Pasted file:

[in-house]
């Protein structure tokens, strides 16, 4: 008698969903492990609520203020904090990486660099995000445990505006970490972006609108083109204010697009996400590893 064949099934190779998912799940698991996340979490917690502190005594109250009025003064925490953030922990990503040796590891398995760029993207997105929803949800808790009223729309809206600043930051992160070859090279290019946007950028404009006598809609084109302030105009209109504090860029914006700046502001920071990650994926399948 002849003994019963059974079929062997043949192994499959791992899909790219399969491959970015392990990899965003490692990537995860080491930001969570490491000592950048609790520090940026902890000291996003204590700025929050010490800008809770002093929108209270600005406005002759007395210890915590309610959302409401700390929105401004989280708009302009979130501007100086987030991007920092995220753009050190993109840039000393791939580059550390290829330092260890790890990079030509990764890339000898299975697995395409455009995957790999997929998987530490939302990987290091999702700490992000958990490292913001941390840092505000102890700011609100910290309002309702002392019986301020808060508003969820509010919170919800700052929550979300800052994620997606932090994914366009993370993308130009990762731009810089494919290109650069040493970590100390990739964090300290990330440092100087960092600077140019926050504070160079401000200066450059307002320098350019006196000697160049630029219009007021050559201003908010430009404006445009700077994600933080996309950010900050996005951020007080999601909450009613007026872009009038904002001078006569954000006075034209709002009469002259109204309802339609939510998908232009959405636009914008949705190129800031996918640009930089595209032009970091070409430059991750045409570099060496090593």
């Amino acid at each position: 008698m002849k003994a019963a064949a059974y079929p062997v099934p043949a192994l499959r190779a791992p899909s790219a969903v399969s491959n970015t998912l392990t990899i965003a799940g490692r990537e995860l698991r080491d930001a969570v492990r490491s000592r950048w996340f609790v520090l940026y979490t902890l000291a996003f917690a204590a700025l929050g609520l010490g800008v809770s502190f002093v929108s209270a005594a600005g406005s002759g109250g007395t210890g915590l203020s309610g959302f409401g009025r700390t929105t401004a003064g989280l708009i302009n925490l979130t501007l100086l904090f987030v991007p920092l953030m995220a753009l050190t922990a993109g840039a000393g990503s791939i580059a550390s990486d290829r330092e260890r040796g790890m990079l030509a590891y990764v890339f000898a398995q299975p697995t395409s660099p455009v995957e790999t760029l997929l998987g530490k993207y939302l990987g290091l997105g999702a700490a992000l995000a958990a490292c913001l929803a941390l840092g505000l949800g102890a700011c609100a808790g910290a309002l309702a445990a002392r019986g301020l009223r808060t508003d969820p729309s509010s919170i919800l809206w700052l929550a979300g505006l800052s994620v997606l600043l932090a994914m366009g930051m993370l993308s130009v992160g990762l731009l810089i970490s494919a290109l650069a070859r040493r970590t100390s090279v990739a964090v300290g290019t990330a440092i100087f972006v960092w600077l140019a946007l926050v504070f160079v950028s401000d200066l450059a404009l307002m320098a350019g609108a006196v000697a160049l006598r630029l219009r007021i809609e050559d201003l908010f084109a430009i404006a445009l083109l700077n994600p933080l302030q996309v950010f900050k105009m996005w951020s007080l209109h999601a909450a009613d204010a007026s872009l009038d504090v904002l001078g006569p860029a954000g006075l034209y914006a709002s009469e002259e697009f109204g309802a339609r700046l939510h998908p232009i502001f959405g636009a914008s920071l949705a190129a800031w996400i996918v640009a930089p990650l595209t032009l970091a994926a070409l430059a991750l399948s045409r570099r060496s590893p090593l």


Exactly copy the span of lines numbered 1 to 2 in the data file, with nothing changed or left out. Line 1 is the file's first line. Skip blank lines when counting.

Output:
[in-house]
């Protein structure tokens, strides 16, 4: 008698969903492990609520203020904090990486660099995000445990505006970490972006609108083109204010697009996400590893 064949099934190779998912799940698991996340979490917690502190005594109250009025003064925490953030922990990503040796590891398995760029993207997105929803949800808790009223729309809206600043930051992160070859090279290019946007950028404009006598809609084109302030105009209109504090860029914006700046502001920071990650994926399948 002849003994019963059974079929062997043949192994499959791992899909790219399969491959970015392990990899965003490692990537995860080491930001969570490491000592950048609790520090940026902890000291996003204590700025929050010490800008809770002093929108209270600005406005002759007395210890915590309610959302409401700390929105401004989280708009302009979130501007100086987030991007920092995220753009050190993109840039000393791939580059550390290829330092260890790890990079030509990764890339000898299975697995395409455009995957790999997929998987530490939302990987290091999702700490992000958990490292913001941390840092505000102890700011609100910290309002309702002392019986301020808060508003969820509010919170919800700052929550979300800052994620997606932090994914366009993370993308130009990762731009810089494919290109650069040493970590100390990739964090300290990330440092100087960092600077140019926050504070160079401000200066450059307002320098350019006196000697160049630029219009007021050559201003908010430009404006445009700077994600933080996309950010900050996005951020007080999601909450009613007026872009009038904002001078006569954000006075034209709002009469002259109204309802339609939510998908232009959405636009914008949705190129800031996918640009930089595209032009970091070409430059991750045409570099060496090593």